Competition is good. This might be the most basic tenet of economics. In a healthy economy, when one company is selling a product for well above what it costs to produce, other companies jump in that market to compete with them, reducing the resulting markup on goods. This is good for consumers and workers alike. Products are cheaper and more widely available, and more workers are needed to produce them.
But what happens if, for whatever reason, competition in an economy dwindles, and companies are able to ratchet up prices much higher than what it costs to produce them? It would have disastrous effects. Workers’ wages and employment rates would decline. People would switch jobs less often. Economic growth would slow.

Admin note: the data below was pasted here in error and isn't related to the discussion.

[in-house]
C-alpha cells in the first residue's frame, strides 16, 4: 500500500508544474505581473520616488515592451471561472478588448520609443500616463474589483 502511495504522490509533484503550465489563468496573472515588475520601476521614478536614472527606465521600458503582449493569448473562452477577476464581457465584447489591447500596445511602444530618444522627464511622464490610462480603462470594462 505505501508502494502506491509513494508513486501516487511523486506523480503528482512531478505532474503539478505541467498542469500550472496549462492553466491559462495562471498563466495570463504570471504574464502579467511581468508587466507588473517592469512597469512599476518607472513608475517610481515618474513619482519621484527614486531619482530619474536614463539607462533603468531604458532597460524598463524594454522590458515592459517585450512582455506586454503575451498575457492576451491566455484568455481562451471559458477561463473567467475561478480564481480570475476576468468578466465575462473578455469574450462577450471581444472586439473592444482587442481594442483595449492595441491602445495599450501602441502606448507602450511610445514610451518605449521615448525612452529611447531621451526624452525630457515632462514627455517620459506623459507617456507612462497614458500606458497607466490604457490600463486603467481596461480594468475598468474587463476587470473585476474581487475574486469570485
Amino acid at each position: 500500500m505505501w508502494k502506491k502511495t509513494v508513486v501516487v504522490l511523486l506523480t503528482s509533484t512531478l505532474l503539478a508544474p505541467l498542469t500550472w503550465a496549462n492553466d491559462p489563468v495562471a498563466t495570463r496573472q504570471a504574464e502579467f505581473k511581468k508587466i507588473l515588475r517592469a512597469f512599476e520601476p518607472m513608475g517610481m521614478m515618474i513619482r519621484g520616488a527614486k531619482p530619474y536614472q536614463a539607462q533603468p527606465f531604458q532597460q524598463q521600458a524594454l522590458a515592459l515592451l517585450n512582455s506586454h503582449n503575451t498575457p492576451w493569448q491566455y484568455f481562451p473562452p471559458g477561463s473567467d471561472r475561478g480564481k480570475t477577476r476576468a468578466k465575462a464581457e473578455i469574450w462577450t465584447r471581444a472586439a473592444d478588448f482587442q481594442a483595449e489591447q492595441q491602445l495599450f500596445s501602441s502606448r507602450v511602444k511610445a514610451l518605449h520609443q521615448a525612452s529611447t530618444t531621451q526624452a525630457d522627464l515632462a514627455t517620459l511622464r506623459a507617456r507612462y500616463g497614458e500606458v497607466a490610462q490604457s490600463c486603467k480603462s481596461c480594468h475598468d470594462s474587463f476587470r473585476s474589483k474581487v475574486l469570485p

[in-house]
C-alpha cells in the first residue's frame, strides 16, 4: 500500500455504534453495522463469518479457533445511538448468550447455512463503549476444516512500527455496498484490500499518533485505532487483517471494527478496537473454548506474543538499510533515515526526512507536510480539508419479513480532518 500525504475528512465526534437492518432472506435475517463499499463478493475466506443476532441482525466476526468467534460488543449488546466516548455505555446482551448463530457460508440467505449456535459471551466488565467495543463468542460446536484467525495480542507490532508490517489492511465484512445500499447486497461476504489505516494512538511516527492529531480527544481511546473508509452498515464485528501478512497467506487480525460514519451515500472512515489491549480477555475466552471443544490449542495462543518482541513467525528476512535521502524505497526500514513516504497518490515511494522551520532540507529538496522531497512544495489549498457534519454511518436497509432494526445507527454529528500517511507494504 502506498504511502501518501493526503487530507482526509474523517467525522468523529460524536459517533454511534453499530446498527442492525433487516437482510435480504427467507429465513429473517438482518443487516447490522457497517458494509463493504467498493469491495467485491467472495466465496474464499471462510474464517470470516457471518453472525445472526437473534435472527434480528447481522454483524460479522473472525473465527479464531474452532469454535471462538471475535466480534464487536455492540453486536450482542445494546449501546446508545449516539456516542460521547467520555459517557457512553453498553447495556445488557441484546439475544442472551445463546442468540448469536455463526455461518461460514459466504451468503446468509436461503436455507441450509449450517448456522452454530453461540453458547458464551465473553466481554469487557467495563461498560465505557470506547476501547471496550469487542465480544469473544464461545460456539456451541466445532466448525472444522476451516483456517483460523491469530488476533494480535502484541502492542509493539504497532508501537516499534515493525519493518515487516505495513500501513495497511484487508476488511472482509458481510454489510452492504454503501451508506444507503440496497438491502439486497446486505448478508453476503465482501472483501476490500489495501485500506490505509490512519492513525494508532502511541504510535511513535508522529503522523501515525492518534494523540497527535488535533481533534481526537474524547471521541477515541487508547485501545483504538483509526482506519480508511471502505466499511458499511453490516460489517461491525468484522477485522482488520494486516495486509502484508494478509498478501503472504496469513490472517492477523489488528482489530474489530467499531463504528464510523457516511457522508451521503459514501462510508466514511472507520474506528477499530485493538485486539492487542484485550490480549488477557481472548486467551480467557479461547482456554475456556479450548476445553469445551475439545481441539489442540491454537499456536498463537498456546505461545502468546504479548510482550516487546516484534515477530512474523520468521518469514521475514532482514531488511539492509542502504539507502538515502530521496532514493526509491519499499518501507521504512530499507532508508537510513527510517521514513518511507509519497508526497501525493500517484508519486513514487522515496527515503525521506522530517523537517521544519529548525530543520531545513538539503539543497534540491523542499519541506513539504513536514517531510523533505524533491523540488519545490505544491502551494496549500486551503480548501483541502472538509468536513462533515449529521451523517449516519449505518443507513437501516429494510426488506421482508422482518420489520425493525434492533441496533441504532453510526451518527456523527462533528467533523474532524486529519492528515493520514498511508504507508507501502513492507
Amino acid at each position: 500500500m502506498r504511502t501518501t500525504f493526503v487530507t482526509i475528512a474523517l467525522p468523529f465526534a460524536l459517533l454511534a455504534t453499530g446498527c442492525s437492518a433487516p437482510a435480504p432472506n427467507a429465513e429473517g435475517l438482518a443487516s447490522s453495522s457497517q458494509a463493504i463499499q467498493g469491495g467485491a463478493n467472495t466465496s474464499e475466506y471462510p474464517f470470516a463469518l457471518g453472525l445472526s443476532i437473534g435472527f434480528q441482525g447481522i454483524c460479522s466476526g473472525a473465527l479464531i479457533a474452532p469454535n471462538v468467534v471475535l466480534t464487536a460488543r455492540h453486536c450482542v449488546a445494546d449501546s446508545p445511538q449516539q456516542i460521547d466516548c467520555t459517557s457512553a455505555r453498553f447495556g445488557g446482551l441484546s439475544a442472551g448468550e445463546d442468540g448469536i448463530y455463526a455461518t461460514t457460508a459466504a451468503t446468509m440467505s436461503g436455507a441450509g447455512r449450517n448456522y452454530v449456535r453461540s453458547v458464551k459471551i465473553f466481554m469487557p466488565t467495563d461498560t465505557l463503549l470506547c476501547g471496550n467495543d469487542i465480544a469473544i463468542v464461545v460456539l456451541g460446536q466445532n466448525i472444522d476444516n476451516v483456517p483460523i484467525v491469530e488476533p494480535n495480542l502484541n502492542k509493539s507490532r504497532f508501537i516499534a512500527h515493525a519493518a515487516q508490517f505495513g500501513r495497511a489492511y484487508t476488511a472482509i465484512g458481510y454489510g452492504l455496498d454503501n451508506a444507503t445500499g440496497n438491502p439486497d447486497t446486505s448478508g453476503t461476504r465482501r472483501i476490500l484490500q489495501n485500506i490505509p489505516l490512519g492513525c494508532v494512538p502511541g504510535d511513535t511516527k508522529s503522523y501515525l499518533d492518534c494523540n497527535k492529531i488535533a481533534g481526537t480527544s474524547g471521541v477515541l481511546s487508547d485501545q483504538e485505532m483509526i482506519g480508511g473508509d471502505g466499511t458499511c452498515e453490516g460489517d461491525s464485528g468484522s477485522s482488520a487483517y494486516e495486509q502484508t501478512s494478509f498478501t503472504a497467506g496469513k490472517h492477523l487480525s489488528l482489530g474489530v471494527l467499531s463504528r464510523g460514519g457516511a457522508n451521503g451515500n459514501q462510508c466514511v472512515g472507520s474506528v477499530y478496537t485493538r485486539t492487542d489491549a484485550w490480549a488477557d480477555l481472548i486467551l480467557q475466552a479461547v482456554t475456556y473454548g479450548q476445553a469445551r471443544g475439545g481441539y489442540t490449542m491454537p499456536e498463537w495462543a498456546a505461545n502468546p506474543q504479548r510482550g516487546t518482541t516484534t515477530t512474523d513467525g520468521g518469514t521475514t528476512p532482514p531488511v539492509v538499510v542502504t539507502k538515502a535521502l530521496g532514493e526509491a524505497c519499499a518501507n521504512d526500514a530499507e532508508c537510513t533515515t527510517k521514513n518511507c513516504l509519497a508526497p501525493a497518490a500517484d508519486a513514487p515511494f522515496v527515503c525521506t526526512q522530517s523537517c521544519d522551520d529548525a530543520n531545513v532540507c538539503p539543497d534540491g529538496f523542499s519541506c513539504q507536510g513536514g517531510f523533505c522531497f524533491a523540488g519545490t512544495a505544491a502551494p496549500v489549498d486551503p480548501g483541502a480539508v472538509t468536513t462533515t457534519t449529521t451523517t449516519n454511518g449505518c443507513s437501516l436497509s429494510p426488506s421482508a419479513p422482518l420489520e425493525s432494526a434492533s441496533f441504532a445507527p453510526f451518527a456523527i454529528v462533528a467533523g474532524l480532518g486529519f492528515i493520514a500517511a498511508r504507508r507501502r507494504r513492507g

According to economists Jan De Loecker of Princteon University and Jan Eeckhout of the University College London, this is basically describes the US economy since 1980. In a recently released paper, De Loecker and Eeckhout analyzed the balance sheets of listed companies from 1950 to 2014. (In 2014, these firms accounted for around 40% of all sales.) They found that average markups, defined as the amount above cost at which a product is sold, have shot up since 1980. The average markup was 18% in 1980, but by 2014 it was nearly 70%.